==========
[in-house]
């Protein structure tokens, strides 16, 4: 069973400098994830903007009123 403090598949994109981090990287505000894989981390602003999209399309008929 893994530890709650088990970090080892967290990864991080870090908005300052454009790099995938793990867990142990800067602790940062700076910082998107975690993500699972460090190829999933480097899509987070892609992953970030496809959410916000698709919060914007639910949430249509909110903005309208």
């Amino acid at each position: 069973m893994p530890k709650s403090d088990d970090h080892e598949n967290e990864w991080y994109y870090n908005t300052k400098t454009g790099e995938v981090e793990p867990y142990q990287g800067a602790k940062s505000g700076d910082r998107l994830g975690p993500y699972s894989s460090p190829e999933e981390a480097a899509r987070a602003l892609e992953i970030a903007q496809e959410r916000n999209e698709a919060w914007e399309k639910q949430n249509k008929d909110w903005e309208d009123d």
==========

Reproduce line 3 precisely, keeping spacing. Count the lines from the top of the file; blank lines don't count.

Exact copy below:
């Amino acid at each position: 069973m893994p530890k709650s403090d088990d970090h080892e598949n967290e990864w991080y994109y870090n908005t300052k400098t454009g790099e995938v981090e793990p867990y142990q990287g800067a602790k940062s505000g700076d910082r998107l994830g975690p993500y699972s894989s460090p190829e999933e981390a480097a899509r987070a602003l892609e992953i970030a903007q496809e959410r916000n999209e698709a919060w914007e399309k639910q949430n249509k008929d909110w903005e309208d009123d």